Ex-employees, Customers Picket Southside Subway

Ex-employees of the Subway store on South Monroe claim that they were fired because of, among other things, skin color.

Janay Faison, who has been an employee of Subway since she was 16-years-old, transferred to the store once she moved to Tallahassee for college.

“I was working for this Subway for two years before they switched owners. When the new owner came in, he fired a majority of the people working there,” said Faison, a Tallahassee Community College student from Miami.

“He fired me because I wouldn’t get down on the floor and scrub the floors and ceilings as his wife instructed,” Fasion said.

“When I asked him why I was being let go, he said that it was his store and that he could do what he wanted,” she said.

Faison said the owner told her that because her performance was not up to par, she had to be let go.

“I really didn’t know what to say. He told me to either ‘stay or clock-out,’ so I left,” she added.

 But this isn’t the first demonstration against the South Monroe store.

Earlier in the month, there was a smaller protest that had about three attendees, including Faison, according to the store’s owner Dave Patel.

He said that during that time, he offered to speak with Faison privately about her grievances, but she refused.

Patel, an Indian-American who goes by his American first name, has been running the store for about one month.

Although, Patel couldn’t make an official statement due to corporate protocol, he did share what has happened since he took control of the store.

According to Patel, all of the black ex-employees who claimed that they were discriminated against all quit because of his managing style.

He said that before he arrived, employees were used to doing “whatever they wanted” and that the store operated their way.

That changed when once he became the owner and soon after, two white employees, including a shift manager were the first to leave their jobs.

He added that he thought taking over the store would have been an easy feat, since he is familiar with working with black Americans.

Even more so, since “African-, and Indian-American cultures are similar,” Patel added.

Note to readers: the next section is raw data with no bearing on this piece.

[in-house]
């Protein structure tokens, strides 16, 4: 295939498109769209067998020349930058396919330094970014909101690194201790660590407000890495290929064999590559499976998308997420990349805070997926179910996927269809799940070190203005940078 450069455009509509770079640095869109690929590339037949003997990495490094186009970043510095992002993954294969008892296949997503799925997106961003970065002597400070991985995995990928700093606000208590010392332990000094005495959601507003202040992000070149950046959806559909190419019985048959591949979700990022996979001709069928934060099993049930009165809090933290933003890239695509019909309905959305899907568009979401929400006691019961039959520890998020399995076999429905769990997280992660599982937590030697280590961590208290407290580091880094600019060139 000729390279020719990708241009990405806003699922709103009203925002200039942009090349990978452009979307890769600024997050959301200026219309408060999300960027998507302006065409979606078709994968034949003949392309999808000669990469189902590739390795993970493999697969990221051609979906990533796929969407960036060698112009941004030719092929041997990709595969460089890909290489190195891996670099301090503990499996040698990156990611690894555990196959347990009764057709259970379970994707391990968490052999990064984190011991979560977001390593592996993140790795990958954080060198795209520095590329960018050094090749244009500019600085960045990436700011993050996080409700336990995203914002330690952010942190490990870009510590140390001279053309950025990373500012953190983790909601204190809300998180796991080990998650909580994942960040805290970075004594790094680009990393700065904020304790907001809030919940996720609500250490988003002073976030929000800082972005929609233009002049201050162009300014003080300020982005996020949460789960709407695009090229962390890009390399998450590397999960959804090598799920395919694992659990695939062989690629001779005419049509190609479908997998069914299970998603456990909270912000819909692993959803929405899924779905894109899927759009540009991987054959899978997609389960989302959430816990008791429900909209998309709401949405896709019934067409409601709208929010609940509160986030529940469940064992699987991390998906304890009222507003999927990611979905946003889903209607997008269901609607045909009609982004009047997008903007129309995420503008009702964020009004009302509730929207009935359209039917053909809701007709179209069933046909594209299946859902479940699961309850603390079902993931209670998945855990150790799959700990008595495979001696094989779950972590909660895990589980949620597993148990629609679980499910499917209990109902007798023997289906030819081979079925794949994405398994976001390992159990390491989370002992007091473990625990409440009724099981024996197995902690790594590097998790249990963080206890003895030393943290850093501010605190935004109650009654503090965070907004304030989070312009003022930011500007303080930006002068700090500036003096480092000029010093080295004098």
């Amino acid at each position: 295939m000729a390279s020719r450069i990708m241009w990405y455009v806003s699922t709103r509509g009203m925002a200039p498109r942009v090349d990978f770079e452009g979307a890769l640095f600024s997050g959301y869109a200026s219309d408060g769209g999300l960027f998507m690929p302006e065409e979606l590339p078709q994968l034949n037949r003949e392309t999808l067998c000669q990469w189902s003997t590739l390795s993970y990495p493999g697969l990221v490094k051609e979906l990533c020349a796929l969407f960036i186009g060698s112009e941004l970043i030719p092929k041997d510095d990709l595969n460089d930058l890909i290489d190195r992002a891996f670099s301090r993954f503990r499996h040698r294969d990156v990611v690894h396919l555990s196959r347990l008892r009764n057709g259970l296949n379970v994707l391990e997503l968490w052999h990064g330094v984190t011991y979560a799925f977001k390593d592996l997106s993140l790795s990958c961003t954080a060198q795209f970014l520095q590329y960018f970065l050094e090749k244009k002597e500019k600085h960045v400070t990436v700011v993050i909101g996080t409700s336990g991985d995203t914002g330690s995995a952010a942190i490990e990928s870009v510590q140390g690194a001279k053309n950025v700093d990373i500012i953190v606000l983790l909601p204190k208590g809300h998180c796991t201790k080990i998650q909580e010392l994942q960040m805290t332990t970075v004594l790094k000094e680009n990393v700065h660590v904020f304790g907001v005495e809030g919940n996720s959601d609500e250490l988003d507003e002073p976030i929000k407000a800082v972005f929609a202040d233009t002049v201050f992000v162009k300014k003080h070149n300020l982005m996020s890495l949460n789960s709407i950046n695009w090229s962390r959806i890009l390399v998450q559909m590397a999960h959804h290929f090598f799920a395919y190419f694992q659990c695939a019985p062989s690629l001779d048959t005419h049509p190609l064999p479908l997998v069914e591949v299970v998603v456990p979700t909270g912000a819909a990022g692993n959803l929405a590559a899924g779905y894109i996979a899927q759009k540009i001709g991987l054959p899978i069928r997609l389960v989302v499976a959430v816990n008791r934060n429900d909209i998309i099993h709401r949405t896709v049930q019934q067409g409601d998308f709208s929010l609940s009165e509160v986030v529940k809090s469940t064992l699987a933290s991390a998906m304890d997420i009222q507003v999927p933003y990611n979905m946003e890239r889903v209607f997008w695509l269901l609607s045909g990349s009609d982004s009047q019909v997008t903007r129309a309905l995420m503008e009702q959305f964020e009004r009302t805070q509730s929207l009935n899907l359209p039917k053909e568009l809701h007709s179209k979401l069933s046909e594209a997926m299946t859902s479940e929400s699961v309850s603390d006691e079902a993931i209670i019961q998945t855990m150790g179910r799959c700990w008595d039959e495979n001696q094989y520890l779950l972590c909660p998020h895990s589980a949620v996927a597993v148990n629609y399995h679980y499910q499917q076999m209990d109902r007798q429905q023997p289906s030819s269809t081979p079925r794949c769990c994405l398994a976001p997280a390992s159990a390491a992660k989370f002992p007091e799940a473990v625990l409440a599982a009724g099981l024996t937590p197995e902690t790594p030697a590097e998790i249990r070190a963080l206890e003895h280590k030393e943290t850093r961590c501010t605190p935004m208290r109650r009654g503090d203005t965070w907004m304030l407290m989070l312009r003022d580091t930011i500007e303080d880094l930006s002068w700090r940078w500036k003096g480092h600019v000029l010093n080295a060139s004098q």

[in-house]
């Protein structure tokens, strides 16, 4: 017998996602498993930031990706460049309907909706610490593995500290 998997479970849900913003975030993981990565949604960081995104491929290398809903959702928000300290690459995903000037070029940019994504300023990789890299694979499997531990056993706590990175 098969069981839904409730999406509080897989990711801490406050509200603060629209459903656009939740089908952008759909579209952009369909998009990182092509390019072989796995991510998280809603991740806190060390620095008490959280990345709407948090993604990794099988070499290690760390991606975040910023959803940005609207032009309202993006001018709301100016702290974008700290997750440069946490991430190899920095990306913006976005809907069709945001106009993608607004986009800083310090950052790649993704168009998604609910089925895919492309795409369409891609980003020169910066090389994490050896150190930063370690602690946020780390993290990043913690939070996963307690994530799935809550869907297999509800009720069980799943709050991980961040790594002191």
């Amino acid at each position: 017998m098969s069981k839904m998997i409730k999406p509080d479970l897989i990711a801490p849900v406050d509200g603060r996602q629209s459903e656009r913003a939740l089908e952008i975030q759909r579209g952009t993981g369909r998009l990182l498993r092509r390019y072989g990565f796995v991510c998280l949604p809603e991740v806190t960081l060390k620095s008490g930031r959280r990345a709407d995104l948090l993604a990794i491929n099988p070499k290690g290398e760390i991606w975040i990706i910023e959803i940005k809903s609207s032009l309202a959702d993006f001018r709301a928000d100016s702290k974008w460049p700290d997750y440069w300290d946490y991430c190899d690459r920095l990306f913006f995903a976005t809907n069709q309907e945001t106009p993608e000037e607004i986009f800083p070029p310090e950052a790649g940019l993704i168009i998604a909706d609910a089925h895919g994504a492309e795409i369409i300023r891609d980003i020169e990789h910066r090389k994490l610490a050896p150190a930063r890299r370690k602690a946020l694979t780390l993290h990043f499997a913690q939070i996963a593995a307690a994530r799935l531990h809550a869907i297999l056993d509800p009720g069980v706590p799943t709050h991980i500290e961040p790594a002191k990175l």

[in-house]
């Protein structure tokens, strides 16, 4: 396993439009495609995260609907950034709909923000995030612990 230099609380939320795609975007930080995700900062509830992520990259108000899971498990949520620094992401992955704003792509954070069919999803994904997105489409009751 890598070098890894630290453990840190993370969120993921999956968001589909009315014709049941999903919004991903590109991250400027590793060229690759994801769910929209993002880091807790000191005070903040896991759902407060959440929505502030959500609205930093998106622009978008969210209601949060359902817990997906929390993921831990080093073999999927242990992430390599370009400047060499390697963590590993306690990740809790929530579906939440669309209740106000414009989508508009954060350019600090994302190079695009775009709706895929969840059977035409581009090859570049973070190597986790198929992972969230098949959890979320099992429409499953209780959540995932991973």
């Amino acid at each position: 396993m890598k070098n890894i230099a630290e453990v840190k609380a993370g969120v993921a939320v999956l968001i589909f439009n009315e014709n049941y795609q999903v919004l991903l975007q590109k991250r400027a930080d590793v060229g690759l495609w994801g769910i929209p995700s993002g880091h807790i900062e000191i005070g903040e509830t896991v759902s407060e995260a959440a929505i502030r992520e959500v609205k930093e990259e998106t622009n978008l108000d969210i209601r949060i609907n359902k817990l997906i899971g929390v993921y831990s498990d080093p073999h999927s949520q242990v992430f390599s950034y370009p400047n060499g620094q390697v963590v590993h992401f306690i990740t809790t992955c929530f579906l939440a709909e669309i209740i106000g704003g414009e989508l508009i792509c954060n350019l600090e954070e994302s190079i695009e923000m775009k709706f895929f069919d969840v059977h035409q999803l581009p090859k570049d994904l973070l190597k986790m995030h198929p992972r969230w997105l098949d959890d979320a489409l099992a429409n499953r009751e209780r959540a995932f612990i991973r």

Patel said that it wouldn’t be in his interest, or that of the Subway Stores, to discriminate against black employees in an establishment where “60 percent of the patrons are black.”

Rona Jacobs, a health science student who was on-duty at the store, said she thinks the protests are unfounded. 

“I’m not sure why they’re protesting. There are accusations of him being racist and he’s not. You can clearly see that he has black staff,” said Jacobs, a 24-year-old from Miami.

 Patel invited The Famuan into the store to see the work schedule for the week, complete with an all black staff.

Leon County Commissioner William “Bill Proctor” was present to “weigh-in” on the protest in his district.

“I join the workers who said they don’t like his managing style,” said Proctor.

“I’m not here about a race issue, it’s more about the rights of and respect for workers,” said Proctor who added that he eats at the South Monroe store “all of the time.”

“This guy has come from India to the southside of Tallahassee, and American girls who have been working here all of sudden are good enough to be employees,” Proctor said.

“I wouldn’t want anyone to scrub a floor or ceiling and then make a sandwich for a customer,” Proctor added.

Patel showed The Famuan his call-log displaying his attempts to reach Proctor throughout the week.

Dehkenesh Dobbins, a fourth-year pharmacy student from Miami and frequent customer of the store joined Thursday’s protest.

“As a customer, I felt it was racial discrimination to fire mainly the black employees.”

“I eat at Subway almost everyday, and I would see her [Faison] working almost daily for the past couple of years,” Dobbins said of her encounters with Faison at the store.

She added that before the protests she didn’t know Faison, but they have since become good friends.

“She has excellent people skills, especially with customers. There was no reason to fire her,” said Dobbins.

Natasha Rivera, a 20-year-old from Orlando said she was also given the short-end-of-the-stick by Patel.  Not only was she fired, but she said that Patel refused to pay her for the hours she’d worked.

“Basically, the hours on my check didn’t reflect the hours I had worked,” she said.

“I worked overtime, when he fired all the other employees. He called demanding that I come in on my only day off.”